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that is, as frequently as I could take the whole party where I dined along with me This was but justice to you, as I walked in as a wit
but with regard to myself, I balanced the account thus - I am sometimes in my friend —'s house, but he is always in Tristram Shandy's where
he will continue (and I hope the prophecy true for my own immortality), even when he himself is no more.
I have had a lucrative winter's campaign here – Shandy sells well – I am taxing the public with two more volumes of Sermons, which will more than double the gains of Shandy - It goes into the world with a prancing list de toute la noblesse — which will bring me in three hundred pounds, exclusive of the sale of the copy
so that with all the contempt of money which ma façon de penser has ever impressed on me, I shall be rich in spite of myself: but I scorn, you must know, in the high ton I take at present, to pocket all this trash I set out to lay a portion of it out in the service of the world, in a tour round Italy, where I shall spring game or the deuce is in the dice. In the beginning of September I quit England, that I may avail myself of the time of vintage, when all nature is joyous, and so saunter philosophically for a year or so, on the other side the Alps. - I hope your pilgrimages have brought Mrs. Garrick and yourself back à la fleur de jeunesse May you both long feel the sweets of it, and your friends with you – Do, dear friend, make my kindest wishes and compliments acceptable to the best and wisest of the daughters of Eve You shall ever believe, and ever find me affectionately yours,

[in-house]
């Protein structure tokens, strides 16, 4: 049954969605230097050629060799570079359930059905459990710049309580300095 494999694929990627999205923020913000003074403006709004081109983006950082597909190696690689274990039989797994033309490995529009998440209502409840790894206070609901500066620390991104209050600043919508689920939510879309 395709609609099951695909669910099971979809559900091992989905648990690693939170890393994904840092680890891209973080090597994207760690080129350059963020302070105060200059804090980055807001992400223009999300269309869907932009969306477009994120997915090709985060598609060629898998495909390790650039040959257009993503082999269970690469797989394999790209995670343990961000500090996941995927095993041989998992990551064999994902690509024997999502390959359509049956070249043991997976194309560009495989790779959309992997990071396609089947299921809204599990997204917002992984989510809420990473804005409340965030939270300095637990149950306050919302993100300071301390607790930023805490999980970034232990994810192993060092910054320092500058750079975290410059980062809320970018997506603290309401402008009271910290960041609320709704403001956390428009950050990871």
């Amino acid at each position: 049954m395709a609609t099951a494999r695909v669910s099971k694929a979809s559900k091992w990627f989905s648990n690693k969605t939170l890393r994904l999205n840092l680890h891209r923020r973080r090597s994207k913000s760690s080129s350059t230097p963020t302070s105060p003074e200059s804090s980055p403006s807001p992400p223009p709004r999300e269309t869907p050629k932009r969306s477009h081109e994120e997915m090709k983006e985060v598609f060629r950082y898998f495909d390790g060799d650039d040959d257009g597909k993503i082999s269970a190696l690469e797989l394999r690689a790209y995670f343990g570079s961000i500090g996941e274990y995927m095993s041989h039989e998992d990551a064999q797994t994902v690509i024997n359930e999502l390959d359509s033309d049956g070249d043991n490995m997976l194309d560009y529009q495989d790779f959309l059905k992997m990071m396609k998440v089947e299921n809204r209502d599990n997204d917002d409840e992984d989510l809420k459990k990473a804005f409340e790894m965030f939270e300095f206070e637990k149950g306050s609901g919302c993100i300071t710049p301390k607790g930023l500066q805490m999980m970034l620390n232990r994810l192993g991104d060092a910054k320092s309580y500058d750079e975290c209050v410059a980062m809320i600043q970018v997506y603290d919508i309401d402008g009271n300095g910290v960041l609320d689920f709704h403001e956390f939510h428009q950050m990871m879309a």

Bath, April 6, 1765. I SCALP you! my dear Garrick!
dear friend! foul befal the man who hurts a hair of
head! and so full was I of that very sentiment that my letter had not been put into the post-office ten minutes, before
my heart smote me; and I sent to recal it but failed you are sadly to blame, Shandy! for this, quoth I, leaning with my head on my hand, as I recriminated upon my false delicacy in the affair
Garrick's nerves (if he has any left) are as fine and delicately spun as thy own his sentiments as honest and friendly thou knowest, Shandy, that he loves thes – why wilt thou hazard him a moment's pain? Puppy! fool, coxcomb, jack-ass, &c. &c. and so I balanced the account to your favour, before I received it drawn up in your way I say your way
for it is not stated so much to your honour and credit as I had passed the account before for it was a most lamented truth that I never received one of the letters your friendship meant me, except whilst in Paris. – Oh! how I congratulate
! you for the anxiety the world has, and continues to be under, for your return Return, return, to the few who love you, and the thousands who admire you. The moment you set your foot upon yon stage mark! I tell it you by some magic irresistible power, every fibre about your heart will vibrate afresh, and as strong and feelingly as ever - Nature, with glory at her back, will light up the torch within you — and there is enough of it left to heat and enlighten the world these many, many, many years.
Heaven be praised! (I utter it from my soul) that
your lady, and my Minerva, is in a condition to walk Lo Windsor full rapturously will I lead the graceful pilgrim to the temple, where I will sacrifice with the purest incense to her — but you may worship with me, or not
'twill make no difference either in the truth or warmth of my devotion still (after all I have seen) I still maintain her peerless.
Powel! good Heaven! give me somo one with less smoke and more fire. There are who, like the Pharisees, still think they shall be heard for much speaking Come